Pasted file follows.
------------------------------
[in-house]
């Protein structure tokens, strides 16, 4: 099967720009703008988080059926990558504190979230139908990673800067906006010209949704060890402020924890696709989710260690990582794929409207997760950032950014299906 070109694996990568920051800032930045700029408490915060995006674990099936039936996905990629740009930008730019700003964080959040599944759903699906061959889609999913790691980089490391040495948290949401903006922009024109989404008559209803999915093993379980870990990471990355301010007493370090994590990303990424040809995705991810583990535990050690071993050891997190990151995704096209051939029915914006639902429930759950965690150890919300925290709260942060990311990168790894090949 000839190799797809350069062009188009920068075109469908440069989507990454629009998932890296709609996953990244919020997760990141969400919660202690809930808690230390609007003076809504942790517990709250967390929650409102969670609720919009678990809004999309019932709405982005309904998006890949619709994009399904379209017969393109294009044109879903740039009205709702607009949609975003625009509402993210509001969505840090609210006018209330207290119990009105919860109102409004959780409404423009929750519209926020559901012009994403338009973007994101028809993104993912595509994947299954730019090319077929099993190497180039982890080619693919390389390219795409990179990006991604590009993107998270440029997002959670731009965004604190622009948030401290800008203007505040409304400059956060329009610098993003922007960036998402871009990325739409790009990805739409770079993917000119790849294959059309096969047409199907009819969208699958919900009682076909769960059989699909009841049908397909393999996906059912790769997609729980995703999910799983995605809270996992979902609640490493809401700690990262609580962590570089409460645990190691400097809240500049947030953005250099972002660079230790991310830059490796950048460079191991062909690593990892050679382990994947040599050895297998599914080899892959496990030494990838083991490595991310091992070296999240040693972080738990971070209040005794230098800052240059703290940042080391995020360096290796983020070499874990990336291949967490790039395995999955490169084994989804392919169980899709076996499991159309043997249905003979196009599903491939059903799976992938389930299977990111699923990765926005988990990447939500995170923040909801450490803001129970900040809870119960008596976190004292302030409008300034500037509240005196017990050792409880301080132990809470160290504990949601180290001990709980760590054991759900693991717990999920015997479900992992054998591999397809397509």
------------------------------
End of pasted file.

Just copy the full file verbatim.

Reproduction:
[in-house]
């Protein structure tokens, strides 16, 4: 099967720009703008988080059926990558504190979230139908990673800067906006010209949704060890402020924890696709989710260690990582794929409207997760950032950014299906 070109694996990568920051800032930045700029408490915060995006674990099936039936996905990629740009930008730019700003964080959040599944759903699906061959889609999913790691980089490391040495948290949401903006922009024109989404008559209803999915093993379980870990990471990355301010007493370090994590990303990424040809995705991810583990535990050690071993050891997190990151995704096209051939029915914006639902429930759950965690150890919300925290709260942060990311990168790894090949 000839190799797809350069062009188009920068075109469908440069989507990454629009998932890296709609996953990244919020997760990141969400919660202690809930808690230390609007003076809504942790517990709250967390929650409102969670609720919009678990809004999309019932709405982005309904998006890949619709994009399904379209017969393109294009044109879903740039009205709702607009949609975003625009509402993210509001969505840090609210006018209330207290119990009105919860109102409004959780409404423009929750519209926020559901012009994403338009973007994101028809993104993912595509994947299954730019090319077929099993190497180039982890080619693919390389390219795409990179990006991604590009993107998270440029997002959670731009965004604190622009948030401290800008203007505040409304400059956060329009610098993003922007960036998402871009990325739409790009990805739409770079993917000119790849294959059309096969047409199907009819969208699958919900009682076909769960059989699909009841049908397909393999996906059912790769997609729980995703999910799983995605809270996992979902609640490493809401700690990262609580962590570089409460645990190691400097809240500049947030953005250099972002660079230790991310830059490796950048460079191991062909690593990892050679382990994947040599050895297998599914080899892959496990030494990838083991490595991310091992070296999240040693972080738990971070209040005794230098800052240059703290940042080391995020360096290796983020070499874990990336291949967490790039395995999955490169084994989804392919169980899709076996499991159309043997249905003979196009599903491939059903799976992938389930299977990111699923990765926005988990990447939500995170923040909801450490803001129970900040809870119960008596976190004292302030409008300034500037509240005196017990050792409880301080132990809470160290504990949601180290001990709980760590054991759900693991717990999920015997479900992992054998591999397809397509």